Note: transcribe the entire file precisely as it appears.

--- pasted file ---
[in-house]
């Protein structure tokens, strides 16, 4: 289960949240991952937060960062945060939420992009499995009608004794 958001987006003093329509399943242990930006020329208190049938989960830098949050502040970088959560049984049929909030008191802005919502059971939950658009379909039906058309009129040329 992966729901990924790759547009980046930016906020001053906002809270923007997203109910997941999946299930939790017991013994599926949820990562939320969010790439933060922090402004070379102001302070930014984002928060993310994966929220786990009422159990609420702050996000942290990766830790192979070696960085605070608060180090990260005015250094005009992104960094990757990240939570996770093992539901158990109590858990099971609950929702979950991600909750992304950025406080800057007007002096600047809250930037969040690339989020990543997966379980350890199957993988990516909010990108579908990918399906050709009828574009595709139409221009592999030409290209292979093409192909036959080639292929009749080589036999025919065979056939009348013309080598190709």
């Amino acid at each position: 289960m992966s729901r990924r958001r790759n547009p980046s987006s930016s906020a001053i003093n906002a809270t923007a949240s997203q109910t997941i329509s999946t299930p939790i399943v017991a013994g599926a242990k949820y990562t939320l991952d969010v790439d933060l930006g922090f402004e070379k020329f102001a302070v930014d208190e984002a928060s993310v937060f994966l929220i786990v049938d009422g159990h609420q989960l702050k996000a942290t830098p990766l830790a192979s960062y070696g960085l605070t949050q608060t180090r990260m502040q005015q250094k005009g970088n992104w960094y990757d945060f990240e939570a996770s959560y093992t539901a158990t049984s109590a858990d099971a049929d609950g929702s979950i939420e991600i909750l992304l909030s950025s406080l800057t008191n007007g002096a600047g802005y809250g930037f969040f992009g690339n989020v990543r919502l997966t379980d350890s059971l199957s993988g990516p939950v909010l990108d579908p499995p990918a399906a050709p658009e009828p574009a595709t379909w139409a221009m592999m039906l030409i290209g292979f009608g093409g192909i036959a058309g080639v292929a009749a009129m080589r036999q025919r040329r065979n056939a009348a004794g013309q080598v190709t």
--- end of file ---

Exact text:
[in-house]
């Protein structure tokens, strides 16, 4: 289960949240991952937060960062945060939420992009499995009608004794 958001987006003093329509399943242990930006020329208190049938989960830098949050502040970088959560049984049929909030008191802005919502059971939950658009379909039906058309009129040329 992966729901990924790759547009980046930016906020001053906002809270923007997203109910997941999946299930939790017991013994599926949820990562939320969010790439933060922090402004070379102001302070930014984002928060993310994966929220786990009422159990609420702050996000942290990766830790192979070696960085605070608060180090990260005015250094005009992104960094990757990240939570996770093992539901158990109590858990099971609950929702979950991600909750992304950025406080800057007007002096600047809250930037969040690339989020990543997966379980350890199957993988990516909010990108579908990918399906050709009828574009595709139409221009592999030409290209292979093409192909036959080639292929009749080589036999025919065979056939009348013309080598190709």
């Amino acid at each position: 289960m992966s729901r990924r958001r790759n547009p980046s987006s930016s906020a001053i003093n906002a809270t923007a949240s997203q109910t997941i329509s999946t299930p939790i399943v017991a013994g599926a242990k949820y990562t939320l991952d969010v790439d933060l930006g922090f402004e070379k020329f102001a302070v930014d208190e984002a928060s993310v937060f994966l929220i786990v049938d009422g159990h609420q989960l702050k996000a942290t830098p990766l830790a192979s960062y070696g960085l605070t949050q608060t180090r990260m502040q005015q250094k005009g970088n992104w960094y990757d945060f990240e939570a996770s959560y093992t539901a158990t049984s109590a858990d099971a049929d609950g929702s979950i939420e991600i909750l992304l909030s950025s406080l800057t008191n007007g002096a600047g802005y809250g930037f969040f992009g690339n989020v990543r919502l997966t379980d350890s059971l199957s993988g990516p939950v909010l990108d579908p499995p990918a399906a050709p658009e009828p574009a595709t379909w139409a221009m592999m039906l030409i290209g292979f009608g093409g192909i036959a058309g080639v292929a009749a009129m080589r036999q025919r040329r065979n056939a009348a004794g013309q080598v190709t």